Conflict of Interest Statement: The authors declare that there is no conflict of interest.
Association of a GRIA3 Gene Polymorphism With Migraine in an Australian Case-Control Cohort
Article first published online: 14 JUN 2013
© 2013 American Headache Society
Headache: The Journal of Head and Face Pain
Volume 53, Issue 8, pages 1245–1249, September 2013
How to Cite
Maher, B. H., Lea, R. A., Follett, J., Cox, H. C., Fernandez, F., Esposito, T., Gianfrancesco, F., Haupt, L. M. and Griffiths, L. R. (2013), Association of a GRIA3 Gene Polymorphism With Migraine in an Australian Case-Control Cohort. Headache: The Journal of Head and Face Pain, 53: 1245–1249. doi: 10.1111/head.12151
- Issue published online: 10 SEP 2013
- Article first published online: 14 JUN 2013
- Accepted manuscript online: 16 MAY 2013 07:01AM EST
- Manuscript Accepted: 11 MAY 2013
- Australian DEST International Science Linkages grant
- Australian Postgraduate Award Scholarship
- Corbett Research Fellowship
The excitatory neurotransmitter glutamate has been implicated in both the hyperexcitability required for cortical spreading depression as well as activation of the trigeminovascular system required for the allodynia associated with migraine. Polymorphisms in the glutamate receptor ionotropic amino-3-hydroxy-5-methyl-4-isoxazole-propionin acid 1 (GRIA1) and GRIA3 genes that code for 2 of 4 subunits of the glutamate receptor have been previously associated with migraine in an Italian population. In addition, the GRIA3 gene is coded within a previously identified migraine susceptibility locus at Xq24. This study investigated the previously associated polymorphisms in both genes in an Australian case-control population.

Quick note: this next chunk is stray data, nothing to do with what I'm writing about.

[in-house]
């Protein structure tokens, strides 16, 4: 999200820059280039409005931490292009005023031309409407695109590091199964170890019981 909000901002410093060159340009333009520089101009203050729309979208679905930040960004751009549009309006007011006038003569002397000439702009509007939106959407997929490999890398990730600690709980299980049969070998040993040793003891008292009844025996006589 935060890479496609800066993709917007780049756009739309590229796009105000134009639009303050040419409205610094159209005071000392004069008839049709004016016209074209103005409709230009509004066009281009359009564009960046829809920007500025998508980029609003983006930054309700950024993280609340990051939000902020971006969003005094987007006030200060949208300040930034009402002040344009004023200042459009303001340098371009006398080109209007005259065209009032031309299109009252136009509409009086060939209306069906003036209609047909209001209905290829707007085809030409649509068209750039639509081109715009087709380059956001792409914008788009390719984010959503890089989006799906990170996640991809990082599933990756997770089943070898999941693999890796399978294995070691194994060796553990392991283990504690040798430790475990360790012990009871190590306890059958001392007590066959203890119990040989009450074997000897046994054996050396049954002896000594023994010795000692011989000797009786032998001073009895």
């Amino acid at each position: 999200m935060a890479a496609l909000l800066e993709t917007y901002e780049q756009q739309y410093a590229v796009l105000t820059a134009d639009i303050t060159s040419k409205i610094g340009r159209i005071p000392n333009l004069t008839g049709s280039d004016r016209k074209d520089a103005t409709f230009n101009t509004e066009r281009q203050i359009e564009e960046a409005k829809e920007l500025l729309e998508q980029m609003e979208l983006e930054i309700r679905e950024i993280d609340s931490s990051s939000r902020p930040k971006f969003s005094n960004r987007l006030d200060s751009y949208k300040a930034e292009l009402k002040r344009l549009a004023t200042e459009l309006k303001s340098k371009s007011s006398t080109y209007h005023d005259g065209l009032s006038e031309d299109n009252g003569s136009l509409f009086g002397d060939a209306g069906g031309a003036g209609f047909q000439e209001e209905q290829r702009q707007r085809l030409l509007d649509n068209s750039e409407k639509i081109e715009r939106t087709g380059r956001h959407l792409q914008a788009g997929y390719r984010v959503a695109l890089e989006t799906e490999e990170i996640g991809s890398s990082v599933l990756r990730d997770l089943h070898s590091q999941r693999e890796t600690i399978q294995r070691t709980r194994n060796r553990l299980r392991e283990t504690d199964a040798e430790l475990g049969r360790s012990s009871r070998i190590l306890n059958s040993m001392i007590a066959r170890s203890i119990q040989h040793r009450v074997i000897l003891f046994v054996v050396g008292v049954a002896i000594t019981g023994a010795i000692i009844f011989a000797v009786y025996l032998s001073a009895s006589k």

Variants in GRIA1 and GRIA3 were genotyped in 472 unrelated migraine cases and matched controls, and data were analyzed for association.
Analysis showed no association between migraine and the GRIA1 gene. However, association was observed with the GRIA3 single nucleotide polymorphism (SNP) rs3761555 (P = .008).
The results of this study confirmed the previous report of association at the rs3761555 SNP within the migraine with aura subgroup of migraineurs. However, the study identified association with the inverse allele suggesting that rs3761555 may not be the causative SNP but is more likely in linkage disequilibrium with another causal variant in both populations. This study supports the plethora of evidence suggesting that glutamate dysfunction may contribute to migraine susceptibility, warranting further investigation of the glutamatergic system and particularly of the GRIA3 gene.